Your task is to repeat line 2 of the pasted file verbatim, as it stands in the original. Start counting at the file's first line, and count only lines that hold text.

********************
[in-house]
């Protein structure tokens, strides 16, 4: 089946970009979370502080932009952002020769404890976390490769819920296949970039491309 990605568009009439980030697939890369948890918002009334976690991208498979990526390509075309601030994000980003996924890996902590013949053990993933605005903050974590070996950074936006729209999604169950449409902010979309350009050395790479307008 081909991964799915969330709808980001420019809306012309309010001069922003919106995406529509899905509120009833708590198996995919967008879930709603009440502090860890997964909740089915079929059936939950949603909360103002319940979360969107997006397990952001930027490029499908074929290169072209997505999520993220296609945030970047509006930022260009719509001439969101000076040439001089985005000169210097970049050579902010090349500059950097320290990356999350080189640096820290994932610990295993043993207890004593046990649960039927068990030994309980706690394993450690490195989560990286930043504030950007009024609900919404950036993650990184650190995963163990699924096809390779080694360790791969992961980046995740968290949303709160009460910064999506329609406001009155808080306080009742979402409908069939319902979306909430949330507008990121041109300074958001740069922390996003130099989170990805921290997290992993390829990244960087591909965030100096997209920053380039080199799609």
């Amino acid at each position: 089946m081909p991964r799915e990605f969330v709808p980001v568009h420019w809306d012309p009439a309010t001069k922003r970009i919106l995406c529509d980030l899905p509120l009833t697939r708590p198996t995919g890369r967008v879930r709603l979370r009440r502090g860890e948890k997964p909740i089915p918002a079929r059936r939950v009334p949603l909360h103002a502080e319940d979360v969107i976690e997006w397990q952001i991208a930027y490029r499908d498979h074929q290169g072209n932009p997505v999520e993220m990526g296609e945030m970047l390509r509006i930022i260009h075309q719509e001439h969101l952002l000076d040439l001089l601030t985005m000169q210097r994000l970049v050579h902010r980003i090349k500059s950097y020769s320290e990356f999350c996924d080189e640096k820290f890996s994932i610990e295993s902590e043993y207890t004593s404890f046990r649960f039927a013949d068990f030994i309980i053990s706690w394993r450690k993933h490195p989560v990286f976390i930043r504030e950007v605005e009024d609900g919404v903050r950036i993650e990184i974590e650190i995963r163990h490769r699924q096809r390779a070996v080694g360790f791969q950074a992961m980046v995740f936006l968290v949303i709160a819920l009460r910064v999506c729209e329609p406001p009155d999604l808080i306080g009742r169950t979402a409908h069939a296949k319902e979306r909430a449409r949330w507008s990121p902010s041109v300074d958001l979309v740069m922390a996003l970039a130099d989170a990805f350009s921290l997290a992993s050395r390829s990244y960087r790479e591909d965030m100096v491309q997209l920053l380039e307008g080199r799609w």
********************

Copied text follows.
């Protein structure tokens, strides 16, 4: 089946970009979370502080932009952002020769404890976390490769819920296949970039491309 990605568009009439980030697939890369948890918002009334976690991208498979990526390509075309601030994000980003996924890996902590013949053990993933605005903050974590070996950074936006729209999604169950449409902010979309350009050395790479307008 081909991964799915969330709808980001420019809306012309309010001069922003919106995406529509899905509120009833708590198996995919967008879930709603009440502090860890997964909740089915079929059936939950949603909360103002319940979360969107997006397990952001930027490029499908074929290169072209997505999520993220296609945030970047509006930022260009719509001439969101000076040439001089985005000169210097970049050579902010090349500059950097320290990356999350080189640096820290994932610990295993043993207890004593046990649960039927068990030994309980706690394993450690490195989560990286930043504030950007009024609900919404950036993650990184650190995963163990699924096809390779080694360790791969992961980046995740968290949303709160009460910064999506329609406001009155808080306080009742979402409908069939319902979306909430949330507008990121041109300074958001740069922390996003130099989170990805921290997290992993390829990244960087591909965030100096997209920053380039080199799609």